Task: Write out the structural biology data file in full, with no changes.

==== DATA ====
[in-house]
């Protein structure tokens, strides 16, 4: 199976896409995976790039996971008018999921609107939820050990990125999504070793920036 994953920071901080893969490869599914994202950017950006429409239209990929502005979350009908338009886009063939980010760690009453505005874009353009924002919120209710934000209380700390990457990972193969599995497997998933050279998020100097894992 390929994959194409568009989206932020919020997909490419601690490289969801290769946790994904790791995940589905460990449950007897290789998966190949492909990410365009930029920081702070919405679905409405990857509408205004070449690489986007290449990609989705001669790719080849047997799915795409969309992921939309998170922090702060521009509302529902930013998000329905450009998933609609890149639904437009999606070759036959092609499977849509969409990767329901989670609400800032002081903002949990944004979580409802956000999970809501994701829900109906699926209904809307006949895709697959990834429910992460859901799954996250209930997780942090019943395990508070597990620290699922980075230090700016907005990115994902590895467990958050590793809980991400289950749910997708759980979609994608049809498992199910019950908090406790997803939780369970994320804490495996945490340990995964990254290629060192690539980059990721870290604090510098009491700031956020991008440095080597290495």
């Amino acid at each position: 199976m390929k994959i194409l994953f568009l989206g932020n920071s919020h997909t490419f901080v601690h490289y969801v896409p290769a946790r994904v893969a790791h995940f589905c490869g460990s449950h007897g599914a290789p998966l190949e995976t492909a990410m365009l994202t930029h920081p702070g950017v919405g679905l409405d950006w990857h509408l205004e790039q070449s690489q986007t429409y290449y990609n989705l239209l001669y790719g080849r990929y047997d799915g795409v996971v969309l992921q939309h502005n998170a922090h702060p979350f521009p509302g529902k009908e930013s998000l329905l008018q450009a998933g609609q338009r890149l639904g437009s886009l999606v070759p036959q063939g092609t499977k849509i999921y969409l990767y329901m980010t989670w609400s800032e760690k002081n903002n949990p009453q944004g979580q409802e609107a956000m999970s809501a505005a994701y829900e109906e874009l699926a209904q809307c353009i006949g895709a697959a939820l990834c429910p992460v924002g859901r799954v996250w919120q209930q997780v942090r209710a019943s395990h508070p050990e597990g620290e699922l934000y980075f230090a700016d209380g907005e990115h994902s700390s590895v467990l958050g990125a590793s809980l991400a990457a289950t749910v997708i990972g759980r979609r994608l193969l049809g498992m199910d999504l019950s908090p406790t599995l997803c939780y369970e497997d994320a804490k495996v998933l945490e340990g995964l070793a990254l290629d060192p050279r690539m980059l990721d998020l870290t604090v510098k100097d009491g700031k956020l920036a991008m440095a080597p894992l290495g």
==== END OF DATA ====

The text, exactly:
[in-house]
């Protein structure tokens, strides 16, 4: 199976896409995976790039996971008018999921609107939820050990990125999504070793920036 994953920071901080893969490869599914994202950017950006429409239209990929502005979350009908338009886009063939980010760690009453505005874009353009924002919120209710934000209380700390990457990972193969599995497997998933050279998020100097894992 390929994959194409568009989206932020919020997909490419601690490289969801290769946790994904790791995940589905460990449950007897290789998966190949492909990410365009930029920081702070919405679905409405990857509408205004070449690489986007290449990609989705001669790719080849047997799915795409969309992921939309998170922090702060521009509302529902930013998000329905450009998933609609890149639904437009999606070759036959092609499977849509969409990767329901989670609400800032002081903002949990944004979580409802956000999970809501994701829900109906699926209904809307006949895709697959990834429910992460859901799954996250209930997780942090019943395990508070597990620290699922980075230090700016907005990115994902590895467990958050590793809980991400289950749910997708759980979609994608049809498992199910019950908090406790997803939780369970994320804490495996945490340990995964990254290629060192690539980059990721870290604090510098009491700031956020991008440095080597290495």
């Amino acid at each position: 199976m390929k994959i194409l994953f568009l989206g932020n920071s919020h997909t490419f901080v601690h490289y969801v896409p290769a946790r994904v893969a790791h995940f589905c490869g460990s449950h007897g599914a290789p998966l190949e995976t492909a990410m365009l994202t930029h920081p702070g950017v919405g679905l409405d950006w990857h509408l205004e790039q070449s690489q986007t429409y290449y990609n989705l239209l001669y790719g080849r990929y047997d799915g795409v996971v969309l992921q939309h502005n998170a922090h702060p979350f521009p509302g529902k009908e930013s998000l329905l008018q450009a998933g609609q338009r890149l639904g437009s886009l999606v070759p036959q063939g092609t499977k849509i999921y969409l990767y329901m980010t989670w609400s800032e760690k002081n903002n949990p009453q944004g979580q409802e609107a956000m999970s809501a505005a994701y829900e109906e874009l699926a209904q809307c353009i006949g895709a697959a939820l990834c429910p992460v924002g859901r799954v996250w919120q209930q997780v942090r209710a019943s395990h508070p050990e597990g620290e699922l934000y980075f230090a700016d209380g907005e990115h994902s700390s590895v467990l958050g990125a590793s809980l991400a990457a289950t749910v997708i990972g759980r979609r994608l193969l049809g498992m199910d999504l019950s908090p406790t599995l997803c939780y369970e497997d994320a804490k495996v998933l945490e340990g995964l070793a990254l290629d060192p050279r690539m980059l990721d998020l870290t604090v510098k100097d009491g700031k956020l920036a991008m440095a080597p894992l290495g």